Yard-long beans—also called asparagus beans—are from southern Asia and unlike regular snap beans that drop their blossoms and sulk in extremely hot weather, they thrive in the heat. Related to cowpeas—another bean that stands up to sweltering temperatures and high humidity—yard-long beans are best grown on a trellis or fence. Don’t wait for them to get a 36 inches long before picking though. They are best eaten at about 12 to 15 inches long, before the beans fill out the pod.
Okra is a favorite in the deep South. Native to Ethiopia, it likes warm nights and soil temperatures in the 80’s. A member of the mallow family, it has beautiful hibiscus-like flowers that are self-pollinating so you don’t have to worry if it is too hot for the bees to do their job. Pick the pods while they are young and tender.
Melons originated in Africa and southern Asia. They need 2 to 3 months of hot weather to develop their luscious sweetness. Keep the plants evenly moist but don’t overwater especially when the fruits are ripening. Too much water will dilute the sugars, making the melons bland. Many heirloom varieties are deep rooted and able to stand up to heat and drought.
Sweet potatoes are another tropical plant popular in the South and they are becoming a favorite with northern gardeners too. The plants like the heat as long as they have even moisture. Harvest before the soil temperatures drop below 55 degrees.
Malabar spinach is an Asian green that grows best when soil temps are above 80 degrees and the air temperature is in the 90’s. It is a climber, so plant it near a trellis or fence. It is not related to spinach at all but makes a great substitute in summer whether eaten raw or cooked.
New Zealand spinach is another good summer green. Originally from Australia and New Zealand it is pretty much pest and disease free along with being heat and drought tolerant. When cooked it tastes just like spinach.
Eggplants love it when the soil warms up to 80 to 90 degrees and nights are above 70. They are native to southeast Asia and India where eggplant is the basis of many delicious recipes. Take advantage of hot weather to grow long season types like ‘Listada de Gandia’ or ‘Black Beauty’ or for shorter growing seasons choose an Asian variety such as ‘Ping Tung Long’ or ‘Thai Long Green’.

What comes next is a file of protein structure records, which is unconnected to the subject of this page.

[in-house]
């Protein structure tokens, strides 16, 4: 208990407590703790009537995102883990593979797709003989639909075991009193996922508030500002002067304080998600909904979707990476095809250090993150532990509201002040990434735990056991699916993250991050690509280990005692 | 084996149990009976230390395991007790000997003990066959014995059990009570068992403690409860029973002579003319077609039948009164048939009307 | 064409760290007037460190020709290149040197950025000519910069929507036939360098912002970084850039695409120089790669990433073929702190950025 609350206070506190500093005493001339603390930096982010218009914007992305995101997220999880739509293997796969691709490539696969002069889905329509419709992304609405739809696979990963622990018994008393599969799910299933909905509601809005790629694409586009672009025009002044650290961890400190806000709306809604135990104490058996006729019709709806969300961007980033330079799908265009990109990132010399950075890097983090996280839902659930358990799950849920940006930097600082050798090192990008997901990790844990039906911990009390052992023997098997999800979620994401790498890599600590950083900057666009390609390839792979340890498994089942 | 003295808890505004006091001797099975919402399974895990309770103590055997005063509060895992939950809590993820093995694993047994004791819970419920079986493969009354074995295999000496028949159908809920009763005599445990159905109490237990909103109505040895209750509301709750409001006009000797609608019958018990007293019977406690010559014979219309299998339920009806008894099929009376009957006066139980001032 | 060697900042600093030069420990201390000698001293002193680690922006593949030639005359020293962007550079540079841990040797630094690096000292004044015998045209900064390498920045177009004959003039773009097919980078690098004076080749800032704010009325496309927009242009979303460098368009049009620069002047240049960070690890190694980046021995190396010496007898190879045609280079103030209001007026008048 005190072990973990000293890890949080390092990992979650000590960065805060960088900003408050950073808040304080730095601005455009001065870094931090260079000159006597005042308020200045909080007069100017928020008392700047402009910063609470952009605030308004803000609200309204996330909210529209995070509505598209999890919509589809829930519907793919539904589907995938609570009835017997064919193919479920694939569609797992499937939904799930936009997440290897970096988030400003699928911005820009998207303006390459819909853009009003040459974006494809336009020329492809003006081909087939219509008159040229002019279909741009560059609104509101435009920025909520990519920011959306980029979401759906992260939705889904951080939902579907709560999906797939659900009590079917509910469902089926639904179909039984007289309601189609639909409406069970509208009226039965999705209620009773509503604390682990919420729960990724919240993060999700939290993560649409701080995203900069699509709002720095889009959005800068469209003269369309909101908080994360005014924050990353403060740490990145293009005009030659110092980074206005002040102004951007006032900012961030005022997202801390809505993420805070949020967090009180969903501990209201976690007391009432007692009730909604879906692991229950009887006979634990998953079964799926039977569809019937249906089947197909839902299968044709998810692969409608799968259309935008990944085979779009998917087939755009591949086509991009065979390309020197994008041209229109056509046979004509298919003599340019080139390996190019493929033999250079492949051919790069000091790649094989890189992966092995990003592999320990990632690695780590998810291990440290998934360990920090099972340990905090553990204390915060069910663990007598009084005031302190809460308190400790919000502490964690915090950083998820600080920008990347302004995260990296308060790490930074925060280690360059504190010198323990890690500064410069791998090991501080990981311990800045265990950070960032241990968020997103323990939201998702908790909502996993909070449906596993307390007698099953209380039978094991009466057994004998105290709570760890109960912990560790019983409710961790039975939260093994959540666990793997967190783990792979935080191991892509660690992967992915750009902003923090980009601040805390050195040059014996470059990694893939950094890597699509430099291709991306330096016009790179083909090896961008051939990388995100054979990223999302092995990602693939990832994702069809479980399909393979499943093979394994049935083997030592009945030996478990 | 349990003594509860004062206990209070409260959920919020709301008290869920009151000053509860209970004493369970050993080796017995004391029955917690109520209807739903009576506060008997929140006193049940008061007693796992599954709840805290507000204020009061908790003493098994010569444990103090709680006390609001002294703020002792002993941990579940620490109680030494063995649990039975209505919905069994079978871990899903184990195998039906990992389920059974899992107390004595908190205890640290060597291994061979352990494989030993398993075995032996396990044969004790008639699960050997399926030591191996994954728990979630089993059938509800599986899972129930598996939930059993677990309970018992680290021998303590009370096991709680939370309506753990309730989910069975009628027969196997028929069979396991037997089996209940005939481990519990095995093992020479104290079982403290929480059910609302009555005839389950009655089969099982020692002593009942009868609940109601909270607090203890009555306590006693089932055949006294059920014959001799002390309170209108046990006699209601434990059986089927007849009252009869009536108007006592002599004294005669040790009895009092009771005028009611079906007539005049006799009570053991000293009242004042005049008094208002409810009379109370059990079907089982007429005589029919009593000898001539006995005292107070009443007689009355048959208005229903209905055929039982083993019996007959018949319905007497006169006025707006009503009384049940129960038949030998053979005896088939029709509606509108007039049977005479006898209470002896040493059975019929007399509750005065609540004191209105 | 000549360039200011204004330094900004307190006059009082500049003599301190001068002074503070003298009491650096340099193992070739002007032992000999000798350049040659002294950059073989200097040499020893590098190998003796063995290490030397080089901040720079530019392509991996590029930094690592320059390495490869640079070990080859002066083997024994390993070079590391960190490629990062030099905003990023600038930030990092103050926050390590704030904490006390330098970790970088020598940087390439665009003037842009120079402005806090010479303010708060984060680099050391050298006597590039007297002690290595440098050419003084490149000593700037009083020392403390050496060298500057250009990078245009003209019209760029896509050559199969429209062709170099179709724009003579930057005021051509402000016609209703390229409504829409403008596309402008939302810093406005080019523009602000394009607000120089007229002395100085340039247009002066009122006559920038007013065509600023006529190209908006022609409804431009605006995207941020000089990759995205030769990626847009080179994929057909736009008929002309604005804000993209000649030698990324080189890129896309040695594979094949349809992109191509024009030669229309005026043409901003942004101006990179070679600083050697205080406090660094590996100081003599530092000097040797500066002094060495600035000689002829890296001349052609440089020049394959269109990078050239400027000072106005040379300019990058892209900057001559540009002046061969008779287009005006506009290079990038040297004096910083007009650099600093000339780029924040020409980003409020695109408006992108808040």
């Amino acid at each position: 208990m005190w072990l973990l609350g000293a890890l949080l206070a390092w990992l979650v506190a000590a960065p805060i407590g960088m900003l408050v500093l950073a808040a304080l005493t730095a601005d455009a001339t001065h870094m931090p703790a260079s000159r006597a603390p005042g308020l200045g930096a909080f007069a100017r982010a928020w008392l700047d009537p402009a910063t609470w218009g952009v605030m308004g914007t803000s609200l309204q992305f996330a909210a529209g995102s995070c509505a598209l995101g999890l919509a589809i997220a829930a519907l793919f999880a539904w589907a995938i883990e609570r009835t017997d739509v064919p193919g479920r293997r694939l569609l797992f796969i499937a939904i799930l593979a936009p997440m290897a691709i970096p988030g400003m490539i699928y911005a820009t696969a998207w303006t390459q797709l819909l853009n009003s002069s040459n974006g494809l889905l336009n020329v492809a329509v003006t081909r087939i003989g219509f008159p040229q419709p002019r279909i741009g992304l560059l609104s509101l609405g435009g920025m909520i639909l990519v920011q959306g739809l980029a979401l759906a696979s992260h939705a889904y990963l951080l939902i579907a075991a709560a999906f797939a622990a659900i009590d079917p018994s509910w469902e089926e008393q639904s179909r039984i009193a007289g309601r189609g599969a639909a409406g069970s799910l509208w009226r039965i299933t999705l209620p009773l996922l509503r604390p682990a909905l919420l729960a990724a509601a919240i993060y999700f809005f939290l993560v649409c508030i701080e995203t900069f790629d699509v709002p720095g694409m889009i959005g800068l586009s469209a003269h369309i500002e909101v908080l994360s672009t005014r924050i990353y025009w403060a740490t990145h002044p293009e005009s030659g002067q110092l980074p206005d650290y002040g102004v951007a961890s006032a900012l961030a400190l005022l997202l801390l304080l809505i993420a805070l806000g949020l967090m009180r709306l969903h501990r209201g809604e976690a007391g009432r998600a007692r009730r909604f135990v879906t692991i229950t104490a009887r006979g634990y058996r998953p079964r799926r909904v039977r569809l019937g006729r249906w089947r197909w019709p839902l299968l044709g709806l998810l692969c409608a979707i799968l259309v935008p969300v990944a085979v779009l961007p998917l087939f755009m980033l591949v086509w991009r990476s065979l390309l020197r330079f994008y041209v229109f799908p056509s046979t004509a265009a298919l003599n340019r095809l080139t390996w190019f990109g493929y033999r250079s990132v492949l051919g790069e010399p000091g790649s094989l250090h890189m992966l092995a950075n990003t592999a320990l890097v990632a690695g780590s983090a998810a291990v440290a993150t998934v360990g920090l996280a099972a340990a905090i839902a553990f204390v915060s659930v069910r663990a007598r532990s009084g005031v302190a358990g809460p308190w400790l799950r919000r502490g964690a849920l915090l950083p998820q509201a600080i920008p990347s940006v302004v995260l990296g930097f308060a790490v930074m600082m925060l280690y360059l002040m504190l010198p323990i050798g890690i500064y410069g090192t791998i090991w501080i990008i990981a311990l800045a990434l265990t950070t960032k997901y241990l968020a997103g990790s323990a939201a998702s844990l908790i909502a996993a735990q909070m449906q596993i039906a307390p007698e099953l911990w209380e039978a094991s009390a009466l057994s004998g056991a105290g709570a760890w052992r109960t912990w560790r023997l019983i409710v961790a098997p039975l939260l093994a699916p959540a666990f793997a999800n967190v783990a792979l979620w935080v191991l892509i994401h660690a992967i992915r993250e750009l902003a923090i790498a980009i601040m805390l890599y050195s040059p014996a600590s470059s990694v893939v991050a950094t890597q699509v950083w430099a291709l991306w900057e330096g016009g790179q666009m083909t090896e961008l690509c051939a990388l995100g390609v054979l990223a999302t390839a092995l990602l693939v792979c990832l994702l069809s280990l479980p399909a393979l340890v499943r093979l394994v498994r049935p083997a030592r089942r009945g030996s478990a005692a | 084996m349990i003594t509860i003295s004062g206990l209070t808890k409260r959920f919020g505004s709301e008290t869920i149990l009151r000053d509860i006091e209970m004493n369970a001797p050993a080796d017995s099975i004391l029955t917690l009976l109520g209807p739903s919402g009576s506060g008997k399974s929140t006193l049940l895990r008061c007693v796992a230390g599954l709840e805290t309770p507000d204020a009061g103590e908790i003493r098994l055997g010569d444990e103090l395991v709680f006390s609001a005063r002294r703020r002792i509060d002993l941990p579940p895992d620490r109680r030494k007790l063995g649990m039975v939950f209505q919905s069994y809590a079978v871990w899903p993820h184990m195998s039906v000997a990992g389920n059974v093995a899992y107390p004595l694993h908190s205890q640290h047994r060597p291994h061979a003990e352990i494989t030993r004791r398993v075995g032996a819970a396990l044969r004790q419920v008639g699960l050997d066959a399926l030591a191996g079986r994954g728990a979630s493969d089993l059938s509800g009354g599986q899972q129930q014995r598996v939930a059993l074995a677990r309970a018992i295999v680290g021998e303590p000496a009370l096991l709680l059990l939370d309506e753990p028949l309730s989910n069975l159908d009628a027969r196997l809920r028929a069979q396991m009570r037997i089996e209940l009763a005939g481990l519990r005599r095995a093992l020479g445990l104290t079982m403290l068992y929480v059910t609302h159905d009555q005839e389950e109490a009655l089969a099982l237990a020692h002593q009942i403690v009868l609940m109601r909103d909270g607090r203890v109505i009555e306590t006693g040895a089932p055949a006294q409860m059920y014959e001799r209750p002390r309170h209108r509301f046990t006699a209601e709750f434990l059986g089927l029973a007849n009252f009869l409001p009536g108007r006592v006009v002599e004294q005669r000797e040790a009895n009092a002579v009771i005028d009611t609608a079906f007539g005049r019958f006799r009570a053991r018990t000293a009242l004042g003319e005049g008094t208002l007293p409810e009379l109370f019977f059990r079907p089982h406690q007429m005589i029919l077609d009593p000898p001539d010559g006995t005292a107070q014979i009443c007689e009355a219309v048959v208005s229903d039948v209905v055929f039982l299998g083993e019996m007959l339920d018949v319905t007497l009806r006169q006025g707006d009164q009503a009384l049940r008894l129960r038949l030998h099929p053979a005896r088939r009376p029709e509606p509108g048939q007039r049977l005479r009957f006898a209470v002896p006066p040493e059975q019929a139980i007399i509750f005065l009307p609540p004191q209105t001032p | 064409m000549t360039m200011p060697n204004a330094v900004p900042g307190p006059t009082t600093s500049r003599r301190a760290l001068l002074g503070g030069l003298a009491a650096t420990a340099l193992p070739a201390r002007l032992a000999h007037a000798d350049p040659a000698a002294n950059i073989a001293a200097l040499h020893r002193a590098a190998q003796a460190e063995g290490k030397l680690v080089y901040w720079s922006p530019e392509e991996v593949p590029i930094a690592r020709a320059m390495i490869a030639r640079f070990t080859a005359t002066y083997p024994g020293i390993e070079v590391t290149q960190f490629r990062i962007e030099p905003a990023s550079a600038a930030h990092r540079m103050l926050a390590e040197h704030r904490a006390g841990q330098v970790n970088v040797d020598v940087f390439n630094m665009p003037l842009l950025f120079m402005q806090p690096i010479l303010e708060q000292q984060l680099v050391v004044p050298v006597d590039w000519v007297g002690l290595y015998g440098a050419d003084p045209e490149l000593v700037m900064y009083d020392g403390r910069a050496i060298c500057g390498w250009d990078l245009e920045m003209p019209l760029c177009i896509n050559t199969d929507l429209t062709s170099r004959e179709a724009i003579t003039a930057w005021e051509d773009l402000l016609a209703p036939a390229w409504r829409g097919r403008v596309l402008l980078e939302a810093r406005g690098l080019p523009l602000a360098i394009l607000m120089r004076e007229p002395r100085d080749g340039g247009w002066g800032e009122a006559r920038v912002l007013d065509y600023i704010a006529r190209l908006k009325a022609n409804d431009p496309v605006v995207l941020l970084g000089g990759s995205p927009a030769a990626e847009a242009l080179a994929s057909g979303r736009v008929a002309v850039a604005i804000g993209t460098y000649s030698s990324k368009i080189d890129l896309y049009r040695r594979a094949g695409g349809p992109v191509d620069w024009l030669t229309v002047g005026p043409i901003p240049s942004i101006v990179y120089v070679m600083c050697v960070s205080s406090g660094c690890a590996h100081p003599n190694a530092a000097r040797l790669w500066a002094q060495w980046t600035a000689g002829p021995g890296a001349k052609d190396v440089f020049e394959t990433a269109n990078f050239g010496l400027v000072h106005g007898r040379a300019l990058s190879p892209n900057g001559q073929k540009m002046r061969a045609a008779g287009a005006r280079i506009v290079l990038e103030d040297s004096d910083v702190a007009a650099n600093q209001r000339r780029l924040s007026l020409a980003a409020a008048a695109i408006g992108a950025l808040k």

Corn hails from Mexico. The hotter it gets the faster it grows as long as there is adequate moisture in the soil. Corn really drinks up the water to form those crunchy kernels so keep an eye on it.
Tomatoes may be native to the tropics of South America but prolonged periods of time with days over 95 degrees and nights over 85 coupled with dryness can cause blossoms to drop and plant growth to stop. Look for hybrid varieties bred for the deep South. The University of Florida has introduced many for growers in hot climates. Cherry tomatoes ‘Sungold’ and ‘Jasper’ are recommended for long hot summers. Some heirlooms stand up to heat well also. Give ‘Arkansas Traveler’, ‘Brandywine’, and ‘San Marzano’ a try.
Peppers are another tropical from the western hemisphere, native to Central and South America. Hot peppers seem to hold up better during prolonged heat than the sweet bells. University of Florida recommends ‘Cal Wonder’, ‘Red Knight’, ‘Big Bertha’, ‘Sweet Banana’, and ‘Cubanelle’ for sweet peppers that can survive a heat wave as long as they are mulched well to keep soil moisture even. The Chile Pepper Institute at New Mexico State University has developed some awesome varieties of hot peppers that thrive in hot dry locations. Look for any variety that has NuMex in its name.
Have you ever noticed that people living in the hottest climates eat a lot of spicy hot foods? It not only tastes great but can help to cool you off on a hot day. The spicy food makes you sweat by increasing your blood circulation and as the sweat evaporates, it cools you down. Scientists call this gustatory facial sweating, since it is caused by food and the sweat breaks out on your face first. So if you are sweltering in the heat eat a spicy meal and cool down.